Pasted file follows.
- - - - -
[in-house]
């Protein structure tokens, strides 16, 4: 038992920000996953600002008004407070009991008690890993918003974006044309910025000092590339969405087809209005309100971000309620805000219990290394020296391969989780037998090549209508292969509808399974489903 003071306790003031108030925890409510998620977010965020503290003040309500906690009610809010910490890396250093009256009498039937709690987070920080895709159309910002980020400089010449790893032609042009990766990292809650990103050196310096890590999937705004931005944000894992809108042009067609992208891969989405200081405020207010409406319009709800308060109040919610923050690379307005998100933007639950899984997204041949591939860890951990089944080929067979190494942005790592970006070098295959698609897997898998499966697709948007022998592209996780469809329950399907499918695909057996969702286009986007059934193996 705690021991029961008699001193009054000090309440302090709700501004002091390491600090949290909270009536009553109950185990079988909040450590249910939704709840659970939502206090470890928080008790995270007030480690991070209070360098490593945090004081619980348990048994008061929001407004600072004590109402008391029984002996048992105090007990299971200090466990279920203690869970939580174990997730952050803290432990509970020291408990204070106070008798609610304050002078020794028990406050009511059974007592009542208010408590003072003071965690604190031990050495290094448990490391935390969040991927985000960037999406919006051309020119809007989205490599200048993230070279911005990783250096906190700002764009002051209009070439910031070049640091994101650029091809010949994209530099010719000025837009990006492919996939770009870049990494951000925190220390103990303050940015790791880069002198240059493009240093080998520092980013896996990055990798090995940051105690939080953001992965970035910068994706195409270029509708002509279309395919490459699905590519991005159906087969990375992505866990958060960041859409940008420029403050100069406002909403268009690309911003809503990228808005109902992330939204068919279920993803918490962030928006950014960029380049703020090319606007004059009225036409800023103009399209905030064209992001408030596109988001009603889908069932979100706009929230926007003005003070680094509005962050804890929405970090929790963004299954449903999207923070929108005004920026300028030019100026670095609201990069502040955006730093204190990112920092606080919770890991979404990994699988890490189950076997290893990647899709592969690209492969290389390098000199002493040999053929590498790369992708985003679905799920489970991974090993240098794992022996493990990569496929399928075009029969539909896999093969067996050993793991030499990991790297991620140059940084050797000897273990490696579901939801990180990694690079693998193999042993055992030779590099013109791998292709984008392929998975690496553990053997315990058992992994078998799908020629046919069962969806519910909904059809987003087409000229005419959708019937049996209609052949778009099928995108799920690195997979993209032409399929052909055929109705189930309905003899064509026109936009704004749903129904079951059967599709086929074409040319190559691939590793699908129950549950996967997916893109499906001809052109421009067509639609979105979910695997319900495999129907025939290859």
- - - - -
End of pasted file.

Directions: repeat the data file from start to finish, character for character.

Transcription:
[in-house]
């Protein structure tokens, strides 16, 4: 038992920000996953600002008004407070009991008690890993918003974006044309910025000092590339969405087809209005309100971000309620805000219990290394020296391969989780037998090549209508292969509808399974489903 003071306790003031108030925890409510998620977010965020503290003040309500906690009610809010910490890396250093009256009498039937709690987070920080895709159309910002980020400089010449790893032609042009990766990292809650990103050196310096890590999937705004931005944000894992809108042009067609992208891969989405200081405020207010409406319009709800308060109040919610923050690379307005998100933007639950899984997204041949591939860890951990089944080929067979190494942005790592970006070098295959698609897997898998499966697709948007022998592209996780469809329950399907499918695909057996969702286009986007059934193996 705690021991029961008699001193009054000090309440302090709700501004002091390491600090949290909270009536009553109950185990079988909040450590249910939704709840659970939502206090470890928080008790995270007030480690991070209070360098490593945090004081619980348990048994008061929001407004600072004590109402008391029984002996048992105090007990299971200090466990279920203690869970939580174990997730952050803290432990509970020291408990204070106070008798609610304050002078020794028990406050009511059974007592009542208010408590003072003071965690604190031990050495290094448990490391935390969040991927985000960037999406919006051309020119809007989205490599200048993230070279911005990783250096906190700002764009002051209009070439910031070049640091994101650029091809010949994209530099010719000025837009990006492919996939770009870049990494951000925190220390103990303050940015790791880069002198240059493009240093080998520092980013896996990055990798090995940051105690939080953001992965970035910068994706195409270029509708002509279309395919490459699905590519991005159906087969990375992505866990958060960041859409940008420029403050100069406002909403268009690309911003809503990228808005109902992330939204068919279920993803918490962030928006950014960029380049703020090319606007004059009225036409800023103009399209905030064209992001408030596109988001009603889908069932979100706009929230926007003005003070680094509005962050804890929405970090929790963004299954449903999207923070929108005004920026300028030019100026670095609201990069502040955006730093204190990112920092606080919770890991979404990994699988890490189950076997290893990647899709592969690209492969290389390098000199002493040999053929590498790369992708985003679905799920489970991974090993240098794992022996493990990569496929399928075009029969539909896999093969067996050993793991030499990991790297991620140059940084050797000897273990490696579901939801990180990694690079693998193999042993055992030779590099013109791998292709984008392929998975690496553990053997315990058992992994078998799908020629046919069962969806519910909904059809987003087409000229005419959708019937049996209609052949778009099928995108799920690195997979993209032409399929052909055929109705189930309905003899064509026109936009704004749903129904079951059967599709086929074409040319190559691939590793699908129950549950996967997916893109499906001809052109421009067509639609979105979910695997319900495999129907025939290859």